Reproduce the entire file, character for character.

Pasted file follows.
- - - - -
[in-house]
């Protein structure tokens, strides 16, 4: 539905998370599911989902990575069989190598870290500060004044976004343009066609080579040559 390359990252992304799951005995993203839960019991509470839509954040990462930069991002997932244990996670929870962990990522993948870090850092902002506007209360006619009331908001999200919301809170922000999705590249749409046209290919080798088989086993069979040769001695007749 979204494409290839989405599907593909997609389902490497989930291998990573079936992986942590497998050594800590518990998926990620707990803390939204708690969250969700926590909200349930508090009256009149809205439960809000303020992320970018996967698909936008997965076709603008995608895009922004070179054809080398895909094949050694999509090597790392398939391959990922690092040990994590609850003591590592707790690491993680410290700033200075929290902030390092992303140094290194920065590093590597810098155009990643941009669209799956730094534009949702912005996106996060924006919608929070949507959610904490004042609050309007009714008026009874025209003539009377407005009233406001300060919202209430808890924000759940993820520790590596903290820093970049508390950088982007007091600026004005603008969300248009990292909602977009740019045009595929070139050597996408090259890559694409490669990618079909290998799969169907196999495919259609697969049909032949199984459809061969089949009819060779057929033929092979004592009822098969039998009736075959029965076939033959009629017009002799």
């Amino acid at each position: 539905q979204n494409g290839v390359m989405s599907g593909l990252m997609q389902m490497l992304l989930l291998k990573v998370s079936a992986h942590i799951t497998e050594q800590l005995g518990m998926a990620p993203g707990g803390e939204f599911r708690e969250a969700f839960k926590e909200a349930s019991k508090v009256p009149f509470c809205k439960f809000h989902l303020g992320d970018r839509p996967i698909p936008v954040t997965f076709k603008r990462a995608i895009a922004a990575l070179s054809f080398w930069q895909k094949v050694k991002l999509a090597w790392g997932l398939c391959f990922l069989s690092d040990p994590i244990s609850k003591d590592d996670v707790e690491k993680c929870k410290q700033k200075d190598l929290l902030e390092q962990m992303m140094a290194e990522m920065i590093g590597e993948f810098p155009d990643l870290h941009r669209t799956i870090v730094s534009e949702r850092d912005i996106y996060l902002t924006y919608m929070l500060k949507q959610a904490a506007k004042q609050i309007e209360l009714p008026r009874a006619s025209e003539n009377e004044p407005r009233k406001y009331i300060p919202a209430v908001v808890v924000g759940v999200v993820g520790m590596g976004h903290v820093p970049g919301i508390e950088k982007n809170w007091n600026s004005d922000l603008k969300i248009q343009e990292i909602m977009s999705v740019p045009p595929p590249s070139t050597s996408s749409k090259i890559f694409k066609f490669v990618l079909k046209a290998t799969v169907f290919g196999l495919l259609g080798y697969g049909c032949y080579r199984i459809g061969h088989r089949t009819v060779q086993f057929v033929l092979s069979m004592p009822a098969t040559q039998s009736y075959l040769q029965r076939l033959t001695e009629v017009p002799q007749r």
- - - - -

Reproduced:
[in-house]
């Protein structure tokens, strides 16, 4: 539905998370599911989902990575069989190598870290500060004044976004343009066609080579040559 390359990252992304799951005995993203839960019991509470839509954040990462930069991002997932244990996670929870962990990522993948870090850092902002506007209360006619009331908001999200919301809170922000999705590249749409046209290919080798088989086993069979040769001695007749 979204494409290839989405599907593909997609389902490497989930291998990573079936992986942590497998050594800590518990998926990620707990803390939204708690969250969700926590909200349930508090009256009149809205439960809000303020992320970018996967698909936008997965076709603008995608895009922004070179054809080398895909094949050694999509090597790392398939391959990922690092040990994590609850003591590592707790690491993680410290700033200075929290902030390092992303140094290194920065590093590597810098155009990643941009669209799956730094534009949702912005996106996060924006919608929070949507959610904490004042609050309007009714008026009874025209003539009377407005009233406001300060919202209430808890924000759940993820520790590596903290820093970049508390950088982007007091600026004005603008969300248009990292909602977009740019045009595929070139050597996408090259890559694409490669990618079909290998799969169907196999495919259609697969049909032949199984459809061969089949009819060779057929033929092979004592009822098969039998009736075959029965076939033959009629017009002799």
């Amino acid at each position: 539905q979204n494409g290839v390359m989405s599907g593909l990252m997609q389902m490497l992304l989930l291998k990573v998370s079936a992986h942590i799951t497998e050594q800590l005995g518990m998926a990620p993203g707990g803390e939204f599911r708690e969250a969700f839960k926590e909200a349930s019991k508090v009256p009149f509470c809205k439960f809000h989902l303020g992320d970018r839509p996967i698909p936008v954040t997965f076709k603008r990462a995608i895009a922004a990575l070179s054809f080398w930069q895909k094949v050694k991002l999509a090597w790392g997932l398939c391959f990922l069989s690092d040990p994590i244990s609850k003591d590592d996670v707790e690491k993680c929870k410290q700033k200075d190598l929290l902030e390092q962990m992303m140094a290194e990522m920065i590093g590597e993948f810098p155009d990643l870290h941009r669209t799956i870090v730094s534009e949702r850092d912005i996106y996060l902002t924006y919608m929070l500060k949507q959610a904490a506007k004042q609050i309007e209360l009714p008026r009874a006619s025209e003539n009377e004044p407005r009233k406001y009331i300060p919202a209430v908001v808890v924000g759940v999200v993820g520790m590596g976004h903290v820093p970049g919301i508390e950088k982007n809170w007091n600026s004005d922000l603008k969300i248009q343009e990292i909602m977009s999705v740019p045009p595929p590249s070139t050597s996408s749409k090259i890559f694409k066609f490669v990618l079909k046209a290998t799969v169907f290919g196999l495919l259609g080798y697969g049909c032949y080579r199984i459809g061969h088989r089949t009819v060779q086993f057929v033929l092979s069979m004592p009822a098969t040559q039998s009736y075959l040769q029965r076939l033959t001695e009629v017009p002799q007749r």